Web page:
Issac Schorr, “Call of Duty: Black Ops Cold War Affirms a Pro-American Worldview” 22 Nov. 2020. National Review.
When an August trailer revealed that the 40th president of the United States of America, Ronald Wilson Reagan, would be playing a role in the new Call of Duty: Black Ops Cold War, I resolved to make my first foray into the popular first-person shooter franchise. While I had occasionally played Call of Duty (CoD) at friends’ houses growing up and completed the campaign of the much-venerated Modern Warfare 2 many years after its release, I had never before purchased a CoD game. The Gipper’s rousing speech to the CIA special-operations task force you join in the single-player campaign was more than enough to spur me to remedy that.
WARNING: Spoilers ahead
“Gentleman, you’ve been given a great task: protecting our very way of life from a great evil,” Reagan begins. “There is no higher duty, there is no higher honor, and while few people will know of your struggles, rest assured the entire free world will benefit. I know you won’t fail us,” he ends. Some reacted to the trailer by asserting that Reagan would send players “to do war crimes” in Cold War. For my part, there’s almost no limit to the amount of money I would have spent to attain the high honor he spoke of. Fortunately, it cost me only $60.
If you’ve forked over the cash for the reasons I did, you receive immediate gratification — that is, after the twelve hours it takes for the game to finish downloading — when the campaign begins by showing footage of Reagan at his 1980 inauguration. Moreover, the first two missions are preempted by a vengeful new commander in chief explaining to your task force’s supervisor that after the horror of the Iranian hostage crisis, “it’s time to send a message” to those who would do Americans harm. Some might call it fan service. I call it giving the people what they want.
Those first missions see CoD mainstays such as Alex Mason — whom you play as — and Frank Woods, led by charismatic, Aviator-clad newcomer Russell Adler, tracking down two Iranian operatives known to have participated in the hostage crisis. Interrogation of those two operatives leads Adler and his team to believe that a Russian agent with a history of stealing American nuclear secrets and material known as Perseus is once again up to no good. It’s this information that triggers Reagan’s stirring speech and signals the beginning of a new phase of the game in which you play as a new character whose background, personality traits, and name you can customize, even though you will be referred to by the rest of the team only as “Bell.”
Most of the rest of the campaign sees the team running around the Eastern Bloc — Berlin, Ukraine, even the Lubyanka Building, which served as KGB headquarters in Moscow — wreaking havoc and killing Communists everywhere you go. The exception to this rule is a flashback to Vietnam during which Bell and Adler gather intelligence on Perseus, lay waste to VC emerging through tree lines, and hop in a helicopter to provide air support for pinned-down U.S. forces. Nowhere in the campaign are you asked to fire on innocents or otherwise “do war crimes.”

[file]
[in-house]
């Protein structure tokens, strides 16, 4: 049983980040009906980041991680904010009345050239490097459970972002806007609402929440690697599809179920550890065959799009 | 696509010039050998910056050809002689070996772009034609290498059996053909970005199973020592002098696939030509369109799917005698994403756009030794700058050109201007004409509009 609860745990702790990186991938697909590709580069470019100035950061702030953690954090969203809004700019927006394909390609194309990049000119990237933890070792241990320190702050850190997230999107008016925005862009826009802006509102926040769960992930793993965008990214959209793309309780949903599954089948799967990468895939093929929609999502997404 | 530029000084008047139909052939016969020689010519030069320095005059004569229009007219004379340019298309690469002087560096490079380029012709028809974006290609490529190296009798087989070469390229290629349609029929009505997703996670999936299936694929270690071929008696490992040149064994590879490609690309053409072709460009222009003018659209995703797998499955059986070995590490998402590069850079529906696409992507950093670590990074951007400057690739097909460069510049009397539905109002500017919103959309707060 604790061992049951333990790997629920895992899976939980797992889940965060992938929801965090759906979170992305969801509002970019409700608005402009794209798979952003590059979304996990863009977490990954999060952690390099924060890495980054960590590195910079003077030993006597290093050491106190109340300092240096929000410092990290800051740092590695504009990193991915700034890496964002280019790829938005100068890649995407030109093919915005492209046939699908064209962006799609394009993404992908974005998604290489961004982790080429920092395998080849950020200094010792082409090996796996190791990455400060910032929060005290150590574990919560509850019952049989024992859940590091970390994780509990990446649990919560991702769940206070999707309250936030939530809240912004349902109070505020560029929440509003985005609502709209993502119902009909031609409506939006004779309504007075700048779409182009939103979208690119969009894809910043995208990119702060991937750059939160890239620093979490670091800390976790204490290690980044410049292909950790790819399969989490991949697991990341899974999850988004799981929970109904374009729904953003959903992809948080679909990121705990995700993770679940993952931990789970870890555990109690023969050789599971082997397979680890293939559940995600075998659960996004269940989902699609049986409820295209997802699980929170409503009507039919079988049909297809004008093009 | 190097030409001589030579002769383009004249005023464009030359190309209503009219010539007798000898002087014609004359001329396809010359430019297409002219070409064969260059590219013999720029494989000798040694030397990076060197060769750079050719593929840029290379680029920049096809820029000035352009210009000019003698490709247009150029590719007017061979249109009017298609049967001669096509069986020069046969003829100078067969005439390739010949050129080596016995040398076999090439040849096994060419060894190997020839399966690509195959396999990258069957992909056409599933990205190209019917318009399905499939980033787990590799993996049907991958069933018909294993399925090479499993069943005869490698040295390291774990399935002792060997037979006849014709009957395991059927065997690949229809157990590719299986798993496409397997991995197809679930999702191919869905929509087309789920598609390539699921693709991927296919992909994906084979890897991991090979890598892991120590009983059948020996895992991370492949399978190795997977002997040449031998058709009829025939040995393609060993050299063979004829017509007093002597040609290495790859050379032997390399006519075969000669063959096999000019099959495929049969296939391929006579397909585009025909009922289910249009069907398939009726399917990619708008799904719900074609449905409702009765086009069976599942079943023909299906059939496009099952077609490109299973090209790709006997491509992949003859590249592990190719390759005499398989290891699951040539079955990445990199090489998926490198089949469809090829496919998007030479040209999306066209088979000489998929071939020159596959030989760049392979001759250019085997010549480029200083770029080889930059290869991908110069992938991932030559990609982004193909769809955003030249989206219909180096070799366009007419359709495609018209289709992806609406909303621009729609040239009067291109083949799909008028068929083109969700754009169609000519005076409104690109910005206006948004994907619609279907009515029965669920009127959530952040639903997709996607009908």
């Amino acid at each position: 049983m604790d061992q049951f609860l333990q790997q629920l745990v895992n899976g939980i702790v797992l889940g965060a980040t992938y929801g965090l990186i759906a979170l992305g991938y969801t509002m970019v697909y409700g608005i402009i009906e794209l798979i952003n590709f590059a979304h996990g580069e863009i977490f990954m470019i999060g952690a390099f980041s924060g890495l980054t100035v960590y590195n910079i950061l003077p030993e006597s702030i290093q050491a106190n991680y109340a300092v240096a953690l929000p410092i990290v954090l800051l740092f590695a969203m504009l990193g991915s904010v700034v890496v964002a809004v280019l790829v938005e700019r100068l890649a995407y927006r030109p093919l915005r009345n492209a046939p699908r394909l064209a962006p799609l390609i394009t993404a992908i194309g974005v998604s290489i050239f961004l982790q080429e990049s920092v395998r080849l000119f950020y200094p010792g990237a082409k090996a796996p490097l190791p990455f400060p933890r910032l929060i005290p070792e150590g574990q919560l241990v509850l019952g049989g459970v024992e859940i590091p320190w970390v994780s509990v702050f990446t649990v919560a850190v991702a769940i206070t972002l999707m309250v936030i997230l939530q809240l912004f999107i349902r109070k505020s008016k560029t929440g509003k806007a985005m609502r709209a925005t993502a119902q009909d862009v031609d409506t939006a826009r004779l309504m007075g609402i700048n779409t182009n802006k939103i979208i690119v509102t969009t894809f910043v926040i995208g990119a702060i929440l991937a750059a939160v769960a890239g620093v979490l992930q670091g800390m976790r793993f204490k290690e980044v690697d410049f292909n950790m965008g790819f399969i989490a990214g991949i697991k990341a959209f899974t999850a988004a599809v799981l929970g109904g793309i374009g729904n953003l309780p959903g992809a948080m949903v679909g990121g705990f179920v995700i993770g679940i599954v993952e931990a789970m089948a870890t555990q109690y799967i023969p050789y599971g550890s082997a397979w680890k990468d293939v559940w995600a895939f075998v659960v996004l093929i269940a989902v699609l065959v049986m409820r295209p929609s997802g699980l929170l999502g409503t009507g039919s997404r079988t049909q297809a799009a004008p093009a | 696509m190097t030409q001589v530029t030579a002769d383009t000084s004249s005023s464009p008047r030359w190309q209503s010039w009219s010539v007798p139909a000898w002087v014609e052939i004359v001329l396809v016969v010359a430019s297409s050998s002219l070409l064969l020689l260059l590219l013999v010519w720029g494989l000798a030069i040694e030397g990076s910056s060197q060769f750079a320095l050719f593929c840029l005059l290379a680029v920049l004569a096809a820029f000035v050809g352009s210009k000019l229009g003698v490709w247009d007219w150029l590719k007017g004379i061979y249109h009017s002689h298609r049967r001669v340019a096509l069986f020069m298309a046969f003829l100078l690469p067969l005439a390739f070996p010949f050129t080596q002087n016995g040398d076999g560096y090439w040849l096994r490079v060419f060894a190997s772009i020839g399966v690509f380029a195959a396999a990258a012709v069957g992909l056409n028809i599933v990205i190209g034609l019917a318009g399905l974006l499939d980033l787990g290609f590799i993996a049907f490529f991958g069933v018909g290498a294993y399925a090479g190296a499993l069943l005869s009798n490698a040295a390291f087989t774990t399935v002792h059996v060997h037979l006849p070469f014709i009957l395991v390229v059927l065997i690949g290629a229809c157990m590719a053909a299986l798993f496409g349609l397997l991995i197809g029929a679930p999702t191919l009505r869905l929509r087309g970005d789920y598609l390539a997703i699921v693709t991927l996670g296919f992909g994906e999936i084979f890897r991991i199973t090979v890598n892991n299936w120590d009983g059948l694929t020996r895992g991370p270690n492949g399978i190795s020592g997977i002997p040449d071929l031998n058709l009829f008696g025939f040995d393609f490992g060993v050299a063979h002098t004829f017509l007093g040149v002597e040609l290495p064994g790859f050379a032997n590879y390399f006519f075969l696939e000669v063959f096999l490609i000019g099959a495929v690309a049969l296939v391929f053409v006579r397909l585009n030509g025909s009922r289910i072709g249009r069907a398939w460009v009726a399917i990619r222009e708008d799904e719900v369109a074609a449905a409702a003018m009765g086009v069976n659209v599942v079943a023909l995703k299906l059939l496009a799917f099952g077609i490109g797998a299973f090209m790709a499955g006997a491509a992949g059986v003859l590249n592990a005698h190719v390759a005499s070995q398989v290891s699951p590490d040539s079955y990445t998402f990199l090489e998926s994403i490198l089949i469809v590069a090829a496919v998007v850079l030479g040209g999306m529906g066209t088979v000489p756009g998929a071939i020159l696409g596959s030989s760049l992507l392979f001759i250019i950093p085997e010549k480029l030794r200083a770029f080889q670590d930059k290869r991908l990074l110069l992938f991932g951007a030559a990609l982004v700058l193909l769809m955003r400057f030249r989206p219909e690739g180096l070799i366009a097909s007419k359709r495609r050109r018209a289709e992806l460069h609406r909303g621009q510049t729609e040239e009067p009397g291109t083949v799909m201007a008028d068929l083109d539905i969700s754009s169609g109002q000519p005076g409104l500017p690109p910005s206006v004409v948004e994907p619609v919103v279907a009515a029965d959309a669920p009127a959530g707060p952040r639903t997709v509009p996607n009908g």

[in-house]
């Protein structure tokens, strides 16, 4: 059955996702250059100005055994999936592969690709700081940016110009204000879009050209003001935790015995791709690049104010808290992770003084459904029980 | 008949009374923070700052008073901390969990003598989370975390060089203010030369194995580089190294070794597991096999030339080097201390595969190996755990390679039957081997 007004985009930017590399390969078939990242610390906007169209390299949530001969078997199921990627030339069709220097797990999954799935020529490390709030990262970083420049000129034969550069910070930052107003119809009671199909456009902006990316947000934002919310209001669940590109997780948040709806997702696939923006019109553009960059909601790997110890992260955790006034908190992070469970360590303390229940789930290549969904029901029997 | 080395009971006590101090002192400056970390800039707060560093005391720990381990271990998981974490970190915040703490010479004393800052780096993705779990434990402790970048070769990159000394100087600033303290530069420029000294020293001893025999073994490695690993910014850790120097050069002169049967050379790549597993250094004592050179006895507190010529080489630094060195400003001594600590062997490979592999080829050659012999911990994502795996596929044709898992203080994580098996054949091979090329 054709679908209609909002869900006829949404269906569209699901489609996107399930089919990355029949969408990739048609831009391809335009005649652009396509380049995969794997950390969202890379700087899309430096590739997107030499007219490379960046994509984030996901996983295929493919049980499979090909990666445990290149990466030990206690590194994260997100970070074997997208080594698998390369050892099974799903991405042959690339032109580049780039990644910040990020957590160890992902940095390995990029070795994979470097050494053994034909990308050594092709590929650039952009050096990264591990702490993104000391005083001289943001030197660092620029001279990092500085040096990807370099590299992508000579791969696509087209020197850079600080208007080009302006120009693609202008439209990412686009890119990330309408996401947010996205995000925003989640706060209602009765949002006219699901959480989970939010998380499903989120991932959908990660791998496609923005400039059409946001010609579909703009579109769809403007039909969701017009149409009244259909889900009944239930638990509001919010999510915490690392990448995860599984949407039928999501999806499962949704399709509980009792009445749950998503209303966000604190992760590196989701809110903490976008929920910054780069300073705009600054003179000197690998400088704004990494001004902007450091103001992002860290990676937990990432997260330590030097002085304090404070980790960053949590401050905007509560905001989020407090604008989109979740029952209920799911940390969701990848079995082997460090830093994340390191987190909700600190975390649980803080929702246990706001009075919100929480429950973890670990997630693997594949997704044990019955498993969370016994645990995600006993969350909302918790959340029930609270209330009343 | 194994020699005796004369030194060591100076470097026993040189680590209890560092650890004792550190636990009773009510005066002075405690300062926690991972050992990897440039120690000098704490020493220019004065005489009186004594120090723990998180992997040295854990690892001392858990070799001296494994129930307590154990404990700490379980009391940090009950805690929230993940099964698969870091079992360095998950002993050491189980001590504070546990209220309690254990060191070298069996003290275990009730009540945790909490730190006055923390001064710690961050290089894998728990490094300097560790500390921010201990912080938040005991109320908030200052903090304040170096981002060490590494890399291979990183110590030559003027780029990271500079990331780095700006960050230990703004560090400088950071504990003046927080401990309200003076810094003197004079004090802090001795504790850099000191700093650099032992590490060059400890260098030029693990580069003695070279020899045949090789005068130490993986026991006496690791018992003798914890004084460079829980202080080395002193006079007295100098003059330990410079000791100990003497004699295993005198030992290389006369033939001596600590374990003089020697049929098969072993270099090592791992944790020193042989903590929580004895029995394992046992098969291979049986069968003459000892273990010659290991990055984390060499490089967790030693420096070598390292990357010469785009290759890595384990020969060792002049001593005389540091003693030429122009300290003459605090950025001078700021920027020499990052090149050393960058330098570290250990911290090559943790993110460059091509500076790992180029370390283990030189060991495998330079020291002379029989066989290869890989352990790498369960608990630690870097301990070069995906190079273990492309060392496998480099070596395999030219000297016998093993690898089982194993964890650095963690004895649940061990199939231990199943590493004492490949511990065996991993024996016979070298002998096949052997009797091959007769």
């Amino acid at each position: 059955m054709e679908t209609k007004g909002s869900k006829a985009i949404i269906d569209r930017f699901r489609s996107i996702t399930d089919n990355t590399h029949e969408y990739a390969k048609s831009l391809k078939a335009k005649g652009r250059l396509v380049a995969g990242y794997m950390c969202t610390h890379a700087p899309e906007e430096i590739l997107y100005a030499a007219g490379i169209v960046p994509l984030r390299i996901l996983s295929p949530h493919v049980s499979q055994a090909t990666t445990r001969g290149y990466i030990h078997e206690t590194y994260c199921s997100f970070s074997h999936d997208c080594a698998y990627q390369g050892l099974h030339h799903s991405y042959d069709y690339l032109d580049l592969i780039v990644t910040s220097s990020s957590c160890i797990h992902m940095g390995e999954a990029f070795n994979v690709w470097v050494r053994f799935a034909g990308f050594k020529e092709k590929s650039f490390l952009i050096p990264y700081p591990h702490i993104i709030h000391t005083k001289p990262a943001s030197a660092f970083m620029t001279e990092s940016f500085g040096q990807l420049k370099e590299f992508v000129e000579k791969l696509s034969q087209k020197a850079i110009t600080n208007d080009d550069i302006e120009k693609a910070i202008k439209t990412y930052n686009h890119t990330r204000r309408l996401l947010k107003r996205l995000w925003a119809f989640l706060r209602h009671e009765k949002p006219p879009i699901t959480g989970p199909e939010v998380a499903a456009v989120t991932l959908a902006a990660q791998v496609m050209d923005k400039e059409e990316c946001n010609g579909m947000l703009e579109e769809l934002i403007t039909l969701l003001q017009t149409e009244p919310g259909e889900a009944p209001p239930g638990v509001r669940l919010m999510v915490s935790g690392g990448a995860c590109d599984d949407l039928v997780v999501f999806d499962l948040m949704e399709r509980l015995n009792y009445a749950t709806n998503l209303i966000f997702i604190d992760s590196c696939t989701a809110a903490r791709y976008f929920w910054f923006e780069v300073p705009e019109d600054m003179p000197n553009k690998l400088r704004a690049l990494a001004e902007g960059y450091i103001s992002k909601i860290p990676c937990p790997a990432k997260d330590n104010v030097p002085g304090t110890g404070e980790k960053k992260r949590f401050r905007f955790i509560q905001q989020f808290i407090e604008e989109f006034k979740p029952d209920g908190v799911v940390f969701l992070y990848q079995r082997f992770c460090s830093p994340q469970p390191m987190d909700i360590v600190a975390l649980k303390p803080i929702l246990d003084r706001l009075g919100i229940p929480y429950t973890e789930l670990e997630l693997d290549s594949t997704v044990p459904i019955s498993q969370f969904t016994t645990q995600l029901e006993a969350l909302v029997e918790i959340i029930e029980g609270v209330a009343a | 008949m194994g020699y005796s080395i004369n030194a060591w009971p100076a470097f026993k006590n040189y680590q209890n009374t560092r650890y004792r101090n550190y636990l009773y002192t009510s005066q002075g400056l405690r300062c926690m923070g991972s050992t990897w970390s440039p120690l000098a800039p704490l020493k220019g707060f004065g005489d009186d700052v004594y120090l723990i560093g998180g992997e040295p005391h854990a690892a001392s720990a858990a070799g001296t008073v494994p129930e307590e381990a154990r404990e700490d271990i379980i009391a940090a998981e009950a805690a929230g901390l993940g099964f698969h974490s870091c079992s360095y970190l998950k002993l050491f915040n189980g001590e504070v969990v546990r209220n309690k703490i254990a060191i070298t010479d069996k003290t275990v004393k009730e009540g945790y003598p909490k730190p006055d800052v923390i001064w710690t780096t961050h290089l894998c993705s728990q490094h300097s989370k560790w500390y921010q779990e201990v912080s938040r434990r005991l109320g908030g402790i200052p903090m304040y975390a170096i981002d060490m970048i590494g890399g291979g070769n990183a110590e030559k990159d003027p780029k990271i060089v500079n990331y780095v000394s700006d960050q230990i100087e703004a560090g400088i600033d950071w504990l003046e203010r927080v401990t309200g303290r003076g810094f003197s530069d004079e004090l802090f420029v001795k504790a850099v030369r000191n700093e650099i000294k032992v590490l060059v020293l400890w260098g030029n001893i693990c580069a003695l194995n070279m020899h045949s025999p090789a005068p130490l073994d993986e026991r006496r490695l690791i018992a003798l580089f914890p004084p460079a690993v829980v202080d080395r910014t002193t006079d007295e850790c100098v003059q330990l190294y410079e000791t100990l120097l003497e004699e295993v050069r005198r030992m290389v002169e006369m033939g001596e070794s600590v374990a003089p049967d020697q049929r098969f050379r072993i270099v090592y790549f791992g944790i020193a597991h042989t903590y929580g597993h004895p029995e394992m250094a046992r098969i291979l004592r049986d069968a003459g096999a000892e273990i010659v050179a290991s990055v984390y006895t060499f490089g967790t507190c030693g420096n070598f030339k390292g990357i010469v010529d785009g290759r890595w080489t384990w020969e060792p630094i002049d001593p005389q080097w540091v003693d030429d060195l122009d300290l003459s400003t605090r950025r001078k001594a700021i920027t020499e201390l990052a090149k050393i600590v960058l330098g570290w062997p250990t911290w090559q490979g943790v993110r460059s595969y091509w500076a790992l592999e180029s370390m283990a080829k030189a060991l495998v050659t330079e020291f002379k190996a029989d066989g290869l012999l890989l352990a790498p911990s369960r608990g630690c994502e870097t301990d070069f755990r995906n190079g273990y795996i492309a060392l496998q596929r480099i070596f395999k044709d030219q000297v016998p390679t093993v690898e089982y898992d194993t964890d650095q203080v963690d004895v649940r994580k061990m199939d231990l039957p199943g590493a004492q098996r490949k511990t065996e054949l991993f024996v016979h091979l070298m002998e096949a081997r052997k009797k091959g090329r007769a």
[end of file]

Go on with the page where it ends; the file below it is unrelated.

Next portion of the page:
After a failed attempt to bring Perseus to justice just before your last mission, it is revealed that back when you were given the impression that you were customizing Bell, you were really choosing how best to condition him. Instead of a longtime CIA contractor, the primary player-controlled character in Cold War is a minion of Perseus, betrayed by one of the Iranian operatives you hunted down as Mason earlier in the game. To Bell’s fortune or perhaps misfortune, he was rescued by Adler’s team only to be enrolled in the CIA’s MK-Ultra program. Bell never fought Charlie in Vietnam or willingly joined up with Adler’s task force, but his memories were reconstructed so that he believes he did, bonding him to Adler and instilling in him a belief in his team’s mission.
The problem with this plot twist is that it’s supposed to set up a dilemma for the players: Do you stop Perseus or take revenge on Adler and Uncle Sam for what they’ve put you through? It’s no choice at all though. Even though you spend the campaign playing as Bell, he is, quite literally, a voiceless, faceless gun. Cold War spends far more time endearing Adler, the scarred, “I wear my sunglasses at night” Vietnam vet to players than it does Bell. And besides that, there wasn’t a cold chance in hell that I was about to fall short of the Gipper’s high expectations. Sure, what Adler did to Bell was monstrous. But as Adler so often reminds you throughout the campaign, he has a job to do (this doubles as Bell’s trigger phrase — one that keeps him in line). So long as you understand that it is a Reaganesque belief in America’s righteousness, personified by Adler — not Bell — who serves as the game’s protagonist, you’ll find the campaign immensely satisfying.
In a shrill review of Cold War for the Daily Beast, Alec Kubas-Meyer writes that “Call of Duty: Black Ops Cold War Is a Reagan-Worshipping Right-Wing Fever Dream.” For a culture so dominated by the Left that people such as Kubas-Meyer, who have no qualms in outright lying to their readers about the game even after completing it — he says Reagan grants Adler’s team “blanket license to massacre” — a Reagan-worshipping right-wing fever dream is just what the doctor ordered. A stellar soundtrack and cameos from an inquisitive but sure-footed James Baker and a rebuked-by-Reagan Al Haig complete the dream.
Unlike Vice, the derisive Dick Cheney biopic that many conservatives nevertheless embraced as 2019’s best superhero film, Cold War readily affirms a pro-American worldview. For that, its stunning graphics, and its well-constructed plot — to say nothing of the multiplayer and zombies modes that players have the option of utilizing — the newest installment of CoD is well worth the investments of time and capital. So get to work. You have a job to do.